CSC 333 Cryptology

Marcus Schaefer

Office: CDM 749
Spring 2017-2018
Class number: 33955
Section number: 601
MW 11:50AM - 1:20PM
CDM 00224 Loop Campus


Introduction to the methods of cryptography and cryptanalysis. Topics include classical cryptography (codes, substitution ciphers, transposition ciphers), block and stream ciphers (Feistel networks, DES), and public key cryptography (RSA, Key agreement, signature schemes). Optional topics include zero-knowledge protocols, quantum cryptography, and history.


Christof Paar, Jan Pelzl. Understanding Cryptography: A Textbook for Students and Practitioners, ISBN 3642041000, Springer, 2010


Homework, quizzes: 40%, Midterm: 30%, Final: 30%.


(CSC 242 or CSC 243 or IT 212) and MAT 140.

Overview and Mathematical Background

Stream Ciphers Block Ciphers, DES & AES, and modes of operation Midterm Public-Key Cryptography, Diffie-Hellman, RSA, DL Advanced Topics: Elliptic Curves, Digital Signature Schemes

School policies:

Changes to Syllabus

This syllabus is subject to change as necessary during the quarter. If a change occurs, it will be thoroughly addressed during class, posted under Announcements in D2L and sent via email.

Online Course Evaluations

Evaluations are a way for students to provide valuable feedback regarding their instructor and the course. Detailed feedback will enable the instructor to continuously tailor teaching methods and course content to meet the learning goals of the course and the academic needs of the students. They are a requirement of the course and are key to continue to provide you with the highest quality of teaching. The evaluations are anonymous; the instructor and administration do not track who entered what responses. A program is used to check if the student completed the evaluations, but the evaluation is completely separate from the student’s identity. Since 100% participation is our goal, students are sent periodic reminders over three weeks. Students do not receive reminders once they complete the evaluation. Students complete the evaluation online in CampusConnect.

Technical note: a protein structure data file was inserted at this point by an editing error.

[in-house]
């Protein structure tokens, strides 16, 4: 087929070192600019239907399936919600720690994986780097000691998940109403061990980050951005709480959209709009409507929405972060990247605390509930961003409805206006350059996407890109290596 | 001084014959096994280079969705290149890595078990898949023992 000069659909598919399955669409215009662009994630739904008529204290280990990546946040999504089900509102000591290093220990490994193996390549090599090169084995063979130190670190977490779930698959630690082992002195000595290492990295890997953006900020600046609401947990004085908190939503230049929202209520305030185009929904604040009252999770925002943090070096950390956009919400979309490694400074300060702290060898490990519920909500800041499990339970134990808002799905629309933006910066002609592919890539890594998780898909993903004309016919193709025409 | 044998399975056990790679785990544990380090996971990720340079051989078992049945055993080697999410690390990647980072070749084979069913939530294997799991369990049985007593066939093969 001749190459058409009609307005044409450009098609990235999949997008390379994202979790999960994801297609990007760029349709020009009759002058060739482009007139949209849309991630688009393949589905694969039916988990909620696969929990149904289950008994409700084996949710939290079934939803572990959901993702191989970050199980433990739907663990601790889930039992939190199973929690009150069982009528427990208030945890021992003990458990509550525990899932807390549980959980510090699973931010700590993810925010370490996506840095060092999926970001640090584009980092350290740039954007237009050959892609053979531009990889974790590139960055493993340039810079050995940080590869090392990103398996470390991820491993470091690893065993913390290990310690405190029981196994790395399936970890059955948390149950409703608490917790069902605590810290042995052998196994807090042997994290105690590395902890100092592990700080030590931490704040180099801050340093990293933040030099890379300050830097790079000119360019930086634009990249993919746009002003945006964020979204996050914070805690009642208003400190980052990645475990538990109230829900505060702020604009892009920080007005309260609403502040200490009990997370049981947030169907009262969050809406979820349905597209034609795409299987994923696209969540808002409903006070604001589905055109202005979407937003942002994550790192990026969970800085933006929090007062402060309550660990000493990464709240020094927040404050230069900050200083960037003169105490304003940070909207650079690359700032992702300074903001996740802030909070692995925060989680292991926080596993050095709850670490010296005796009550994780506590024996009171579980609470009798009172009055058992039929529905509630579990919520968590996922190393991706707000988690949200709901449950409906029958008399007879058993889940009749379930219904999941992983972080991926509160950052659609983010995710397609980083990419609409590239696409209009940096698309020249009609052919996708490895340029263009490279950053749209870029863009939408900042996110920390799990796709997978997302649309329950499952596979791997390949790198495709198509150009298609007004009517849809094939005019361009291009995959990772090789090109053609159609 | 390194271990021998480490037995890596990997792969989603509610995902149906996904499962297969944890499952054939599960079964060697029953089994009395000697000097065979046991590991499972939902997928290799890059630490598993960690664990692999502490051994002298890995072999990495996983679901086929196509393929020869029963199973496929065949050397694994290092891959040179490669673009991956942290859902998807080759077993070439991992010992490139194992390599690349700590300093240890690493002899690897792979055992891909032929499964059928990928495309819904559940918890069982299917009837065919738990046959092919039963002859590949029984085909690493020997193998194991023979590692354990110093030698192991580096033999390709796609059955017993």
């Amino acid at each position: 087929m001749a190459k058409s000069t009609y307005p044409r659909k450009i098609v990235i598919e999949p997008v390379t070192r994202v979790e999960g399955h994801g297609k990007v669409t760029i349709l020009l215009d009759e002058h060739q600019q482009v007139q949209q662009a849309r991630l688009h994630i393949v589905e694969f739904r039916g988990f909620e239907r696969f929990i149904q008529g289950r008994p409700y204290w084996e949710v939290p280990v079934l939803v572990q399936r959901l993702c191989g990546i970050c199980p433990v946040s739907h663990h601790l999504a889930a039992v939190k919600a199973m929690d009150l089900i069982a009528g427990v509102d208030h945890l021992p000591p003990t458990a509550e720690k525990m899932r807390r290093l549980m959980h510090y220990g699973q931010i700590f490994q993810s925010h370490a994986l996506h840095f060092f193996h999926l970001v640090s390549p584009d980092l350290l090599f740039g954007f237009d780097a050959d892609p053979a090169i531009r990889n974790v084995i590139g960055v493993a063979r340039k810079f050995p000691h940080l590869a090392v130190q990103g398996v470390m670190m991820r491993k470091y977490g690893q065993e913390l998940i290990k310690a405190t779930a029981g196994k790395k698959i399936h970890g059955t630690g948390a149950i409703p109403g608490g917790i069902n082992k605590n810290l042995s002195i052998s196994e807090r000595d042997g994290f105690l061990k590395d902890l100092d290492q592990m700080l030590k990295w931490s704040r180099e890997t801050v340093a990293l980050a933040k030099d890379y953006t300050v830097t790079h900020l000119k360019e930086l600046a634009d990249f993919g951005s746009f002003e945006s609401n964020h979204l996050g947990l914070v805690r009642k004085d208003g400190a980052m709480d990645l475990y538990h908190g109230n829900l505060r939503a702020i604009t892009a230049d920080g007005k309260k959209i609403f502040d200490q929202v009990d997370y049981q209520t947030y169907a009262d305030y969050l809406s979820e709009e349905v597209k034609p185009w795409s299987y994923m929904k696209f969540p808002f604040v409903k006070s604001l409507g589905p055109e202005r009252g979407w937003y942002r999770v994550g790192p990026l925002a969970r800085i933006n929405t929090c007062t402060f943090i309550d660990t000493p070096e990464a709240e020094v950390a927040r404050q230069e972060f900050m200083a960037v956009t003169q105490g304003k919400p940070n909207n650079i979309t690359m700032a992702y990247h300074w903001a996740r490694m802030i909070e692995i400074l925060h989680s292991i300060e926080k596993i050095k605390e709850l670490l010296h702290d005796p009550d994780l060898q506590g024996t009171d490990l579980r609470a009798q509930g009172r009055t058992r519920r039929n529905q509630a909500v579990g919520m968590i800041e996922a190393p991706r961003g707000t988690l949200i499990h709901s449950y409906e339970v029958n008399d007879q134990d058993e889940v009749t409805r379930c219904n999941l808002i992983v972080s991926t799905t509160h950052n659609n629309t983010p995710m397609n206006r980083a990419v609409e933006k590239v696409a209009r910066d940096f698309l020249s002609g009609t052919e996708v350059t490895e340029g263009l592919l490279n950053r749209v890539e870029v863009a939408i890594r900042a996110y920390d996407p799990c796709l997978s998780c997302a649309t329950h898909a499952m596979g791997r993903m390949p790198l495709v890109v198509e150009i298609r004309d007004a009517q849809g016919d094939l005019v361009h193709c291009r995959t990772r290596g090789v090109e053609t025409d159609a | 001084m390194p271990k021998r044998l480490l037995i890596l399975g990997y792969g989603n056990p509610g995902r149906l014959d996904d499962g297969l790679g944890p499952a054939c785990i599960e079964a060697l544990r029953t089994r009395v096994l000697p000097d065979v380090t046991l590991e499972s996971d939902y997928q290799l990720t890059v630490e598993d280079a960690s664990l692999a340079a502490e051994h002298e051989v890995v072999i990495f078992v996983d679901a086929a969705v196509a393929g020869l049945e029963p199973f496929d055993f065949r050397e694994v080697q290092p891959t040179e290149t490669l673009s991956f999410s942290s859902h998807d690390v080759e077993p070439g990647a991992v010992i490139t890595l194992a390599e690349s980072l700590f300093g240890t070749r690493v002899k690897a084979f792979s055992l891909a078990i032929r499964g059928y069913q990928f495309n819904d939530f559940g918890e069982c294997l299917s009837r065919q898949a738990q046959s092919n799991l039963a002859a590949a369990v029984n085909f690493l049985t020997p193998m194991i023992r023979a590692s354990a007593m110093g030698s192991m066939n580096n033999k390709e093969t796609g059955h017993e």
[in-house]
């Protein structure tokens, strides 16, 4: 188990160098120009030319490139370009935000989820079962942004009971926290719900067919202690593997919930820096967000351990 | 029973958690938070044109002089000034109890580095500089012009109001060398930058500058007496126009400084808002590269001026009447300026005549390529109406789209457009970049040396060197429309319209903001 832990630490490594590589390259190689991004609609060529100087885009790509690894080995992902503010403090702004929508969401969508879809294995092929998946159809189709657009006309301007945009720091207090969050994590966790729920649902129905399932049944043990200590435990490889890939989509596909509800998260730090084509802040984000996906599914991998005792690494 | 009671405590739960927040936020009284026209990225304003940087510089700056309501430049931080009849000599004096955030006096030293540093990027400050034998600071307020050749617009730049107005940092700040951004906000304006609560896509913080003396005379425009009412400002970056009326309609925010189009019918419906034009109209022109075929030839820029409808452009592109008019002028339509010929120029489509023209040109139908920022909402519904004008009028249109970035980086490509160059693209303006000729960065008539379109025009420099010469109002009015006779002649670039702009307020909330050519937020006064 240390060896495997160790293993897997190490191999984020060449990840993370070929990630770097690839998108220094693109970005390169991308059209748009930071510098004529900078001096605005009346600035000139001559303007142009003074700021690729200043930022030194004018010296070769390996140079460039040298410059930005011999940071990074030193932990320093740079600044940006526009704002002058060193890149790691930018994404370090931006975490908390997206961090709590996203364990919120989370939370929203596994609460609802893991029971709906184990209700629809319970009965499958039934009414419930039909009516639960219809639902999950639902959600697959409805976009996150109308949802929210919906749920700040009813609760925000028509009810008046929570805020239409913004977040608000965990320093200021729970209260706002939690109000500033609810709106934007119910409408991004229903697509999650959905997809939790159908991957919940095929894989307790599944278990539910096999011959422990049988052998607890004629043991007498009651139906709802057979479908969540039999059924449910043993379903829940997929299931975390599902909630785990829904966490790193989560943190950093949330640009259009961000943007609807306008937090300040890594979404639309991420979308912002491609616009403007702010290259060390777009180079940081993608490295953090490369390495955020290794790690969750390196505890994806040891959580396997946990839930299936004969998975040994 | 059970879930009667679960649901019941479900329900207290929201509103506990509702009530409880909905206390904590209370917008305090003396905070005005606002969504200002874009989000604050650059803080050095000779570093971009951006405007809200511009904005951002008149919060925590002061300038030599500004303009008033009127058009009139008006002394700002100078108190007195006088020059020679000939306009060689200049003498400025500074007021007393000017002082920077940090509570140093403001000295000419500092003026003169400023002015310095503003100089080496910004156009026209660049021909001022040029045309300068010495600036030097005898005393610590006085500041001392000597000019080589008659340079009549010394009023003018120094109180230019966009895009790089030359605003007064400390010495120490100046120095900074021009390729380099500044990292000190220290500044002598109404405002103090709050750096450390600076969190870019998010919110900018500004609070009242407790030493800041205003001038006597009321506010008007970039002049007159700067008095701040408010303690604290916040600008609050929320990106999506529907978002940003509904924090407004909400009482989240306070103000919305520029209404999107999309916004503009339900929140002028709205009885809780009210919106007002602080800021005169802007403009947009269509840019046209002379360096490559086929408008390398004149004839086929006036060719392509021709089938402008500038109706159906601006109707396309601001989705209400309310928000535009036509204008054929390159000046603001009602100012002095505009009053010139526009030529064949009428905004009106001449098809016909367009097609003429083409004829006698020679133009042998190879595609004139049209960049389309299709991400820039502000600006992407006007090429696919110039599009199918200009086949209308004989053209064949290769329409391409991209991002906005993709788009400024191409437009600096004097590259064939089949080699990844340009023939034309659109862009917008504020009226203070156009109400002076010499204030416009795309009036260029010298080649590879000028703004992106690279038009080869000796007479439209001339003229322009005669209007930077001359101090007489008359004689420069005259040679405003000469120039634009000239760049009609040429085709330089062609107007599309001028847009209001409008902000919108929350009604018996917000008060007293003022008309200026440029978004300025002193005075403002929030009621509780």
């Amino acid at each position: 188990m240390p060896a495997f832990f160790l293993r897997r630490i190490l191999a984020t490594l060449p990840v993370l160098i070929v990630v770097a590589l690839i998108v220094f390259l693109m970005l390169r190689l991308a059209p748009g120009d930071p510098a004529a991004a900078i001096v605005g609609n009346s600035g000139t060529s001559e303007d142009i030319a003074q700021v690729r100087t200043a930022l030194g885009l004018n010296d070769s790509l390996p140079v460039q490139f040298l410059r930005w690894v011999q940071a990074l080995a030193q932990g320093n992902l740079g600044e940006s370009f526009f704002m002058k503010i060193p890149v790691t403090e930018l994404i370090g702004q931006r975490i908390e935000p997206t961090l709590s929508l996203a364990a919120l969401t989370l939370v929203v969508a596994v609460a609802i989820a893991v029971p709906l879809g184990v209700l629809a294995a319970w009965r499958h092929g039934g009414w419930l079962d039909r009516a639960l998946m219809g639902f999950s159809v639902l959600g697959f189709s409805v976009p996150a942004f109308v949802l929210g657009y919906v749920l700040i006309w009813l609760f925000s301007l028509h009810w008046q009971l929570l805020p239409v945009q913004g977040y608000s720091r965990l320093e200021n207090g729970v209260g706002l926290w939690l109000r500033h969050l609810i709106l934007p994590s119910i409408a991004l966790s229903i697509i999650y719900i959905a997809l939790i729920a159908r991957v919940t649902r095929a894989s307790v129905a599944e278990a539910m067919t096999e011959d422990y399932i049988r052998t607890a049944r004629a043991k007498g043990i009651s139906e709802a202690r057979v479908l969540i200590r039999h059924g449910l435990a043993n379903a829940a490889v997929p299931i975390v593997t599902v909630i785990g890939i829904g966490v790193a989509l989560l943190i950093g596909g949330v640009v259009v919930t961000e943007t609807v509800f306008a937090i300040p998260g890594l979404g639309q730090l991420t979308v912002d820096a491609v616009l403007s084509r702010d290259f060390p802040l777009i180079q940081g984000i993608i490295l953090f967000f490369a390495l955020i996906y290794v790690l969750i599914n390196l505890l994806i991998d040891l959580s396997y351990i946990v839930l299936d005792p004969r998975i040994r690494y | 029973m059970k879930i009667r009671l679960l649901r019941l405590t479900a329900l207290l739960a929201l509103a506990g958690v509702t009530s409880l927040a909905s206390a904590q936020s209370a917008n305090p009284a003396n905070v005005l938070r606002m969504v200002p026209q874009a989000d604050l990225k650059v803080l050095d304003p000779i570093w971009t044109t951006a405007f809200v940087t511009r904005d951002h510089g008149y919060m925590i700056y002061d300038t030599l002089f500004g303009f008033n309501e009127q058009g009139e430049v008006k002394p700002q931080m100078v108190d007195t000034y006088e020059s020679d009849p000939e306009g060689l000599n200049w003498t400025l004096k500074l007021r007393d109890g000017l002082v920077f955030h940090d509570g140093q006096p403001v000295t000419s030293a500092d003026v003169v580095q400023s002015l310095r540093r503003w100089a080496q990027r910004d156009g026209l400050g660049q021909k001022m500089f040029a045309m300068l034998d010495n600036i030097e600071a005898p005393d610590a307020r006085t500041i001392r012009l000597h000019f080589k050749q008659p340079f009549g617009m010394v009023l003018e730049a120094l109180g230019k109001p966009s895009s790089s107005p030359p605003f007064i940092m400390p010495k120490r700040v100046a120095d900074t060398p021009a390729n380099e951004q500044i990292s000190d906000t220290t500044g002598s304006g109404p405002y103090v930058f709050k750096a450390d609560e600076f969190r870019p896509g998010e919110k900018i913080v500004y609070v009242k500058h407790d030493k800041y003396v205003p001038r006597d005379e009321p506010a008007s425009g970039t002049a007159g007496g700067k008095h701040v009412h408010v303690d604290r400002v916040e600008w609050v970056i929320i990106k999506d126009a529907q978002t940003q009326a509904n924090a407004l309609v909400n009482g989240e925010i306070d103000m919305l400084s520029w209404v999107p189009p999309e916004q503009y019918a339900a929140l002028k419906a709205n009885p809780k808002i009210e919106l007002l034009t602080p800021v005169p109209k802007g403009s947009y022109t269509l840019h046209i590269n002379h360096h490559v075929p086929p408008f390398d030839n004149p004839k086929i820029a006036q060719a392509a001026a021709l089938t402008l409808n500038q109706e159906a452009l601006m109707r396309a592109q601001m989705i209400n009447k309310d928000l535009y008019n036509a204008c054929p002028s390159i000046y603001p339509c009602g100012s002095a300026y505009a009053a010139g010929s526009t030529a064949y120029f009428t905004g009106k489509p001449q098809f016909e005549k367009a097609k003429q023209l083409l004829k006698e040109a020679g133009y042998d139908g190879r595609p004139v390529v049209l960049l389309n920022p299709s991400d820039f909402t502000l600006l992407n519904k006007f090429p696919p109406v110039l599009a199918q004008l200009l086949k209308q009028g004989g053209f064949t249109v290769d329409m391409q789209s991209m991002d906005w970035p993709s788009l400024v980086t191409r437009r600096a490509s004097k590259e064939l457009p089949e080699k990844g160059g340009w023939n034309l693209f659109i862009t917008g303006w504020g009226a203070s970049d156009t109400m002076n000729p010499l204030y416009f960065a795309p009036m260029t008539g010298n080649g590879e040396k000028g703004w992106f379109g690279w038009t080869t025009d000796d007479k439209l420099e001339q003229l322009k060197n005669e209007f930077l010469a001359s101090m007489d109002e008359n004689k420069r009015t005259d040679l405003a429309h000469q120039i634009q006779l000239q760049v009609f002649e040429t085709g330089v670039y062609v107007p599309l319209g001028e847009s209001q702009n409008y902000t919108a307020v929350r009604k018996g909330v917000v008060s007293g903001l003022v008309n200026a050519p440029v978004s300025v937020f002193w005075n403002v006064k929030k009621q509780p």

Academic Integrity and Plagiarism

This course will be subject to the university's academic integrity policy. More information can be found at If you have any questions be sure to consult with your professor.

All students are expected to abide by the University's Academic Integrity Policy which prohibits cheating and other misconduct in student coursework. Publicly sharing or posting online any prior or current materials from this course (including exam questions or answers), is considered to be providing unauthorized assistance prohibited by the policy. Both students who share/post and students who access or use such materials are considered to be cheating under the Policy and will be subject to sanctions for violations of Academic Integrity.

Academic Policies

All students are required to manage their class schedules each term in accordance with the deadlines for enrolling and withdrawing as indicated in the University Academic Calendar. Information on enrollment, withdrawal, grading and incompletes can be found at

Students with Disabilities

Students who feel they may need an accommodation based on the impact of a disability should contact the instructor privately to discuss their specific needs. All discussions will remain confidential.
To ensure that you receive the most appropriate accommodation based on your needs, contact the instructor as early as possible in the quarter (preferably within the first week of class), and make sure that you have contacted the Center for Students with Disabilities (CSD) at:
Lewis Center 1420, 25 East Jackson Blvd.
Phone number: (312)362-8002
Fax: (312)362-6544
TTY: (773)325.7296